Gulf Coast Fisherman Magazine Vol 40 - No. 4 FALL 2016 - Page 32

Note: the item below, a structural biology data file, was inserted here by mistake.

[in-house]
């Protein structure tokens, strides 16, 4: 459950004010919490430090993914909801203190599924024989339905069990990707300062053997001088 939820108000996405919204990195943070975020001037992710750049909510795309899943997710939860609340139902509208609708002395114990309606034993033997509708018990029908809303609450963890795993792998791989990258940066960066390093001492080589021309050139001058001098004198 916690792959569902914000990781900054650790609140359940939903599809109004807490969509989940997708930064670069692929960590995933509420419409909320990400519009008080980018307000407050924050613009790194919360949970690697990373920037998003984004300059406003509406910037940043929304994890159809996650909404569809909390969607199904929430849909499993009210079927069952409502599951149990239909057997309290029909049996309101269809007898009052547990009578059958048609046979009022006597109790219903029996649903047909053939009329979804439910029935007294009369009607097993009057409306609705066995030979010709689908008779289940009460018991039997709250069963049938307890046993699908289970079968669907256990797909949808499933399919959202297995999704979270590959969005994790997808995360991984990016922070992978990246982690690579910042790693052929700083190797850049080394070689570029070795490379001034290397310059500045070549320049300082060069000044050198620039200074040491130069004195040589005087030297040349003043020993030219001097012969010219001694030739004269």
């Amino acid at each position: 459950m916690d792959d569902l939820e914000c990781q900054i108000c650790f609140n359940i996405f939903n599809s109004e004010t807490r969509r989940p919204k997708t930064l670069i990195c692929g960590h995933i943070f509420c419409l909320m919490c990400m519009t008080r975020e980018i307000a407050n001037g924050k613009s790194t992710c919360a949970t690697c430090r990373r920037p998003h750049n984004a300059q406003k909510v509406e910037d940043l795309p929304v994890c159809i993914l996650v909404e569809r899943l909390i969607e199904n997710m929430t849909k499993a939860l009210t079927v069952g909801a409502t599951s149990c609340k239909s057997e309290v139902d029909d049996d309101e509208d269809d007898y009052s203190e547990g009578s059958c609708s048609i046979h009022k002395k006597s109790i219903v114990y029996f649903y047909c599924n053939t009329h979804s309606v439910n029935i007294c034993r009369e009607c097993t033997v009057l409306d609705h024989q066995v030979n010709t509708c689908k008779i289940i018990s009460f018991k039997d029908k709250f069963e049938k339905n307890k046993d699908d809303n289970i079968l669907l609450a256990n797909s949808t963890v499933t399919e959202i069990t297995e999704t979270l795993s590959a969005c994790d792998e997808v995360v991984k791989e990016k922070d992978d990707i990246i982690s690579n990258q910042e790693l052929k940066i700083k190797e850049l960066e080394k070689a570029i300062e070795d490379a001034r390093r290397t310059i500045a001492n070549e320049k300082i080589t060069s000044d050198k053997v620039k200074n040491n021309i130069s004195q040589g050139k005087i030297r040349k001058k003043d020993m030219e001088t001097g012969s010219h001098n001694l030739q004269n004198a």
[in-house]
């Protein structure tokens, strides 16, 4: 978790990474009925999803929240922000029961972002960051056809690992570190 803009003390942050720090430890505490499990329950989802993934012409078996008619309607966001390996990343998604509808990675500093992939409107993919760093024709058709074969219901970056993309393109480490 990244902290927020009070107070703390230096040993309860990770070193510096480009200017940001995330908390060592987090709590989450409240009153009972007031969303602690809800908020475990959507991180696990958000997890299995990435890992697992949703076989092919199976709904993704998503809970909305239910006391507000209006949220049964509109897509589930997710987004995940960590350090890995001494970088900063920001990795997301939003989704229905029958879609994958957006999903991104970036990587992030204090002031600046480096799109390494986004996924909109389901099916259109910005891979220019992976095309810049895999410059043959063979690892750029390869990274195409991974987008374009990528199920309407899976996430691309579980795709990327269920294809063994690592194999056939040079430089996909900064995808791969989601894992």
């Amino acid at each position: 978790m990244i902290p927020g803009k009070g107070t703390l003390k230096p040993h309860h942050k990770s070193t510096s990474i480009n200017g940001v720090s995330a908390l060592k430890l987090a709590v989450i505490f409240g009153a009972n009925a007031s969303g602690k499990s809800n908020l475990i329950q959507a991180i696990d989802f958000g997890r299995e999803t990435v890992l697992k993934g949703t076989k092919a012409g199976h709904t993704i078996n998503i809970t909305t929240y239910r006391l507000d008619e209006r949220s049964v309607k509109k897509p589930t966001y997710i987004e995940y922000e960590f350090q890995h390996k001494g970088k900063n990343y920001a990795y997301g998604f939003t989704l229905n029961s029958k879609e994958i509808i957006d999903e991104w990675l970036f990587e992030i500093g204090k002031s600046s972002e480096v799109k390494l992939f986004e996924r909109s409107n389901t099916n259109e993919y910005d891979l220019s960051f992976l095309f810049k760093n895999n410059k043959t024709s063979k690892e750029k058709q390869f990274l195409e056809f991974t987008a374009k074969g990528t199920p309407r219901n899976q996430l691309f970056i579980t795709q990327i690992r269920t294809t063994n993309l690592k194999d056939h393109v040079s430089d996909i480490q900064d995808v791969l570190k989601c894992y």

Gulf Coast Closeup (Continued from page 11.) always help land it. People who frequently fish the pier might be able to gaff it or drop a net to bring in a large fish. Most pier fishermen are very willing to help others.” As water cools in the fall, most pelagic fish migrate to warmer climes. However, they often binge on baitfish before leaving the area. From late September through November, anglers frequently see massive schools of jack crevalle terrorizing baitfish. After the larger predators leave, anglers usually catch more speckled trout, redfish, flounder and whiting as competition for bait and the threat of becoming a big predator ’s lunch diminishes. “In the fall, whiting fishing gets really good,” Thornton advised. “They are very delicious fish and extremely good fighters for their size. They are fun to catch on light tackle. On clear days, people on the pier can see schools of whiting coming up to feed. Amongst the whiting will be scattered pompano, redfish, trout and bluefish. It’s always a good mix all year long.” Besides offering an excellent place to fish, the pier also exists as an educational facility. Placards along the rails provide information about fish species, birds and other creatures. “Pier visitors have an opportunity to see fish being caught and learn about different types of fish, birds and marine life,” explained Kelly Reetz, a state park naturalist. “Sometimes we see huge schools of fish or some dolphins. We might see fish herding bait into a ball and birds attacking the baitfish from the air.” Many people visiting coastal Alabama stay at Gulf State Park, which occupies 6,180 acres of prime real estate along the beaches. The park rents cottages and cabins that overlook a freshwater lake. Campers may also erect tents or park recreational vehicles at improved sites complete with water, sewer and electrical hook-ups. Many people from up north spend the entire winter at the park. “We have quite a few people who come down to stay at the park for long periods during the winter,” Williams said. “Some of them fish every day. We try to make the atmosphere nice for everyone, not just locals. It’s a family atmosphere on the pier. The regulars are usually more than willing to help anyone and give advice on tackle or baits. People saying at Gulf State Park can get a free sightseeing pass and discounted fishing passes. People who want to fish the pier can buy a daily, weekly, monthly, semiannual or annual pass.” Anglers in south Alabama can also visit other piers. The longest privately owned pier on the Gulf Coast, the Cedar Point Pier in Coden near Dauphin Island offers good action for inshore species such as redfish, speckled trout, black drum and flounder. Several piers along the eastern shoreline of Mobile Bay also offer anglers good access to inshore species. The longest pier on Mobile Bay, the Fairhope Municipal Pier in the town of Fairhope, extends 1,448 feet into the bay. The site dates back to a commercial fishing pier built in 1894. A more modern pier opened in November 2006 after Hurricane Katrina destroyed a previous structure in 2005. Farther up the bay, people can visit Meaher State Park in Spanish Fort. Anglers can fish from a 300-foot pier with a 200-foot “T” at the end. Anglers might catch saltwater species like redfish and flounder or freshwater fish such as bass and catfish. See Gulfshorespierfishing.com for tips, photos and fishing reports. For more information on Gulf State Park and the Jim Eysvogel shows off a butterfish he caught while fishing the pier. Chris Sherrill, executive chef at the Flora-Bama Yacht Club and co-founder of the Nuisance Underutilized Invasive Sustainable Available Noble Culinary Endeavors or NUISANCE Group, encourages people to eat more underutilized species and give anglers more opportunities to catch and eat more fish. Chris is shown making pinfish ceviche at the pier. 32 GULF COAST FISHERMAN pier, see www.alapark.com/gulfstate or call 800-ALAPARK. Tasty Jack Crevalle? Group Encourages Anglers to Try Less Popular Fish by John N. Felsher Many people consider jack crevalle sporting fish, but nothing to drop on a dinner plate. Chandra Wright, a tourism specialist in Gulf Shores, Ala., challenged Chris Sherrill, executive chef at the FloraBama Yacht Club to come up with a recipe to make jacks palatable before a congressional staff delegation visited the Alabama coast. “I thought jack crevalle was inedible,” the chef admitted, “but the bloody red flesh looked like raw beef. 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